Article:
So, you see, the backing field doesn't have to have a 1-to-1 mapping to a property, or the same name, and the property can have additional logic, aside from just the basic retrieve/assign functionality. The point is: the backing field is just some variable that stores data, and the property is just a way for external objects to manipulate that data.

    Same goes for arrays. The only difference is that they support the [] operator, which is just a syntactic sugar: flavor[i] is just a way for you to say "get me the i-th element of the flavor array".

    Now, there might be some confusion because the [] symbol is used in various context with slightly different meanings.
    Code:
    string[] myStringArray;   // declares a string array (string[]) variable, initialized to null.
    myStringArray = new string[10];   // initializes the array to an actual string array with 10 elements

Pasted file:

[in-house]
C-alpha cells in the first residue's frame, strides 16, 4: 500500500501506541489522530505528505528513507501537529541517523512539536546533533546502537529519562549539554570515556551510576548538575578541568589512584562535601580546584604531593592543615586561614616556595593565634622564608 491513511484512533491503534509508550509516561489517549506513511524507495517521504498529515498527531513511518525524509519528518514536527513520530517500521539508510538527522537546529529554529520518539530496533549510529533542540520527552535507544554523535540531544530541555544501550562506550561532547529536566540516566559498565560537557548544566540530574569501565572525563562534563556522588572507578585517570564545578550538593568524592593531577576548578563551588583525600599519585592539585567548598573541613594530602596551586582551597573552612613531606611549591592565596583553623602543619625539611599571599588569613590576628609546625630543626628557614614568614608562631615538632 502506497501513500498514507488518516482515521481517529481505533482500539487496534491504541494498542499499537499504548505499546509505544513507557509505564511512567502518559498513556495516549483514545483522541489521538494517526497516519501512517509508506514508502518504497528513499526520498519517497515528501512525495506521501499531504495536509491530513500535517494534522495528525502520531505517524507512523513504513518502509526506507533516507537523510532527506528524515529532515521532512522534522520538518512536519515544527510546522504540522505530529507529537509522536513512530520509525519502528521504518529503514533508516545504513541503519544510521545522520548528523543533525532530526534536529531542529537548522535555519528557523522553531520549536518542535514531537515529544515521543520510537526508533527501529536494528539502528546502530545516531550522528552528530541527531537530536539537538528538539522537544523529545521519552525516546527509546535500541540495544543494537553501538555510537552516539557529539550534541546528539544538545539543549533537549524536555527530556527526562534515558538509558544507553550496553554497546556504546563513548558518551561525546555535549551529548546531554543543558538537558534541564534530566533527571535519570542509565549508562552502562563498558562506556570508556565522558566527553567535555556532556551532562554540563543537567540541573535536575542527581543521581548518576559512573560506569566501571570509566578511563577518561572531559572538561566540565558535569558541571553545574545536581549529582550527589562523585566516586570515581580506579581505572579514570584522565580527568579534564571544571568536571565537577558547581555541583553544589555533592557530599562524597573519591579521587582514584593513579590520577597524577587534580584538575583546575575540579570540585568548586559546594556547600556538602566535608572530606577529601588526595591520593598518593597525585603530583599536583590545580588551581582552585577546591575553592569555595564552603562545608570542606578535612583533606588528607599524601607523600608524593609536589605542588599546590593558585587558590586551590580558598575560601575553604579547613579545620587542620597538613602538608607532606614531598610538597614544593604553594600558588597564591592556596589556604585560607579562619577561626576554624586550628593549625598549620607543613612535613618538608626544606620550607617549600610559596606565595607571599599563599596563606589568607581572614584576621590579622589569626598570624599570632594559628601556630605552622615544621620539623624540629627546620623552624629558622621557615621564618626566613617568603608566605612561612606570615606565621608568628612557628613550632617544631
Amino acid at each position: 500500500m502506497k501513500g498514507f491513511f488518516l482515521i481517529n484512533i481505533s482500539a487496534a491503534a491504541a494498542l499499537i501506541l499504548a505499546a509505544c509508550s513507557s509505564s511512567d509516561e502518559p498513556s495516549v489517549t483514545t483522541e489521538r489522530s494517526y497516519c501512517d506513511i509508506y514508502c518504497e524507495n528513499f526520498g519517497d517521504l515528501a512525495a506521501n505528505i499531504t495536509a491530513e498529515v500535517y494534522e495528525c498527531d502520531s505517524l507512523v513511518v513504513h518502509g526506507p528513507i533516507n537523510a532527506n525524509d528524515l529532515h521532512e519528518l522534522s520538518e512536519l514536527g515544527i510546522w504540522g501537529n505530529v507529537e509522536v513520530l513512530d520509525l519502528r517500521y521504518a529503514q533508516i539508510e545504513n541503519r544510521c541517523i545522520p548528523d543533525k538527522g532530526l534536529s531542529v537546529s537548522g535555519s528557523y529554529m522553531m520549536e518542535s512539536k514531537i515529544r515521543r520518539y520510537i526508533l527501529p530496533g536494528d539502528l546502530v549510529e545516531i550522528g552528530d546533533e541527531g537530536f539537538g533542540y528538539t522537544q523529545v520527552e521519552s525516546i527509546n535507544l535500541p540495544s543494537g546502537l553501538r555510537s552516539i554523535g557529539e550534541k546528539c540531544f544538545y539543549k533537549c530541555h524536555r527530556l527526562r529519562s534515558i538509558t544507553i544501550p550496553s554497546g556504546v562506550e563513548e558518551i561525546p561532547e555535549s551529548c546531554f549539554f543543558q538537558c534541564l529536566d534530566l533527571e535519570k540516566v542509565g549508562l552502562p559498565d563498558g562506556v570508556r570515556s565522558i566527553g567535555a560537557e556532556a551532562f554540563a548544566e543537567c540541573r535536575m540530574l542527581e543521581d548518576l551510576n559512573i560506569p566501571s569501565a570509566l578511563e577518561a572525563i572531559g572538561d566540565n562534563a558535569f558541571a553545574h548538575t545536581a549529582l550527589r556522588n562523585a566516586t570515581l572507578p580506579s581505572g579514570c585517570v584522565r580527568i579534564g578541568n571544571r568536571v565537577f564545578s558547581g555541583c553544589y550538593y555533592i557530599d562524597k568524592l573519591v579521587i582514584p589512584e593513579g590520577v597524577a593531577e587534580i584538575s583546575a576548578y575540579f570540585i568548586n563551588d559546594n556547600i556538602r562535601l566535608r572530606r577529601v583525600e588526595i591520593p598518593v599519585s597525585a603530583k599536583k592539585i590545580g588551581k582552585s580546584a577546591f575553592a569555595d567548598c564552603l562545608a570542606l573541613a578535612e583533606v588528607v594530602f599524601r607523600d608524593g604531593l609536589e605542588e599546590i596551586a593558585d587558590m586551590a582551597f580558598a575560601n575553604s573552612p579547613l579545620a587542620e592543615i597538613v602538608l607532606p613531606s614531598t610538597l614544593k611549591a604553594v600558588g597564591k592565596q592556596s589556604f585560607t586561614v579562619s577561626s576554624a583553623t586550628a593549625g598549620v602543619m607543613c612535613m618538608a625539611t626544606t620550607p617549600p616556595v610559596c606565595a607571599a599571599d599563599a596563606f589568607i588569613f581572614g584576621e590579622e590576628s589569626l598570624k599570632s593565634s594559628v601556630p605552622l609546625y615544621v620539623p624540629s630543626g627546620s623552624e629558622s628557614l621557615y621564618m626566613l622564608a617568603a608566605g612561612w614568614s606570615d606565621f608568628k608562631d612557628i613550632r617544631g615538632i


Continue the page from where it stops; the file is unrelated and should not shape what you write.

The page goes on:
// or, in condensed form:
    string[] myStringArray = new string[10];
    
    // (Note: The array is now not null anymore, but the 
    // elements are - null is the default value for reference types.
    // Each element should be added later on in code.)
    So, here, the [] symbols are used to denote that you want an array, as opposed to just a string, and then again to inform the compiler how big the array should be.
    Note that in this case the [] is never written with the variable name (myStringArray), but always as a part of the type name.

    Other than that, when working with the whole array, and not just the elements, you would use the variable as any other:
    Code:
    myStringArray = someOtherStringArray;
    
    // or in a method which returns a string array (string[])
    public string[] MyMethod()
    {
        // do some processing...
        return myStringArray;
    }
    
    // NOTE: same goes for properties, as they are just methods in disguise...
    If you wanted to access and manipulate individual elements however, then you would use the [] operator as an indexer, on your variable.
    Code:
    myStringArray[2] = "third element";
    myStringArray[i] = i.ToString() + "-th element";